When those who had a persistent diagnosis of ADHD at age 18 years were compared to those who no longer had a diagnosis of ADHD as adults, individuals with a persistent diagnosis of ADHD were much more likely to have functional impairment at school/work and at home/with friends. They were also more likely to have generalized anxiety disorder, conduct disorder, and cannabis dependence.  

Now here’s an interesting finding: Among those who met diagnostic criteria for ADHD at age 18, 68% did not meet criteria for the diagnosis at any point in childhood.

How did these individuals with apparent “late-onset” ADHD differ from those in whom the diagnosis of ADHD had persisted from childhood?  Those who appeared to have “late-onset” had higher IQs and fewer externalizing problems in childhood.

Does that mean that “late-onset” ADHD was a milder form? No, at age 18 years, those with “late-onset” ADHD had similar ADHD symptoms, similar levels of impairment, and similarly elevated rates of other mental health disorders.

Conclusions

Young adults with ADHD consisted of a large group with “late-onset” ADHD and a smaller group with ADHD that had persisted from childhood.

The differences between childhood-onset and “late-onset” adult ADHD may be relevant for understanding the biology of ADHD and perhaps for its treatment.

Clinical Commentary

Two possible erroneous conclusions could be drawn from this study and we should be warned against them:

1. The Editorial (Faraone and Biederman, 2016) accompanying the two articles on late-onset ADHD published together appropriately warns that the lower rates of cases meeting full diagnostic criteria (22% at age 18 in this study) ignore the much higher persistence rate of impairing ADHD symptoms. That is, even if the person does not meet the full diagnostic criteria, clinically significant symptoms persist in 2/3rds of patients.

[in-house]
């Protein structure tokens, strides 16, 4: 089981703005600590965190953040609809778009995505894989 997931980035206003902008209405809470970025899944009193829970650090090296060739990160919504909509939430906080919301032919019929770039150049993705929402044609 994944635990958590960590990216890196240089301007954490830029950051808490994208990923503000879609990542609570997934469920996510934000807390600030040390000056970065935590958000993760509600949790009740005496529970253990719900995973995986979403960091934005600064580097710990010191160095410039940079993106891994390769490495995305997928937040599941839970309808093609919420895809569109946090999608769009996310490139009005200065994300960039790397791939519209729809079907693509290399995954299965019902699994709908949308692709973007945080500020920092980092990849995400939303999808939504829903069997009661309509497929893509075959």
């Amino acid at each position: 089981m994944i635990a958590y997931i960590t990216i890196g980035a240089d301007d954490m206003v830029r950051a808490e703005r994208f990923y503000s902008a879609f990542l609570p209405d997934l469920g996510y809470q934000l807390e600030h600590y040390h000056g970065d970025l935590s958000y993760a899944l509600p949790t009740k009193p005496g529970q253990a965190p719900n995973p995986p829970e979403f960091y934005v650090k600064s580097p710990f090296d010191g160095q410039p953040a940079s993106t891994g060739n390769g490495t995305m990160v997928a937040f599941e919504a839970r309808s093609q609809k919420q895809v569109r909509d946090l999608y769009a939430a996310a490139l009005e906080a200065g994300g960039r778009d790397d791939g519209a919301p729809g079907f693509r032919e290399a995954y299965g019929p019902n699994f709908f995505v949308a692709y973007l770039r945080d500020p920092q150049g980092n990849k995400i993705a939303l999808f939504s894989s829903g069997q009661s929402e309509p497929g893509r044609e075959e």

2. Before concluding that the incidence is “late-onset” ADHD is high, we should note that the fact that many persons met diagnostic criteria for ADHD at age 18 but not earlier does not mean that they didn’t have any symptoms of ADHD in childhood. Meeting the full diagnostic criteria at a later age does not necessarily imply onset of the illness at a later age.

It does seem though, that consistent with clinical experience, some persons (especially females and those with inattentive symptoms) may be less impaired in childhood and may not have the diagnosis of ADHD. However, many of these persons may, nevertheless, be significantly impaired as adults.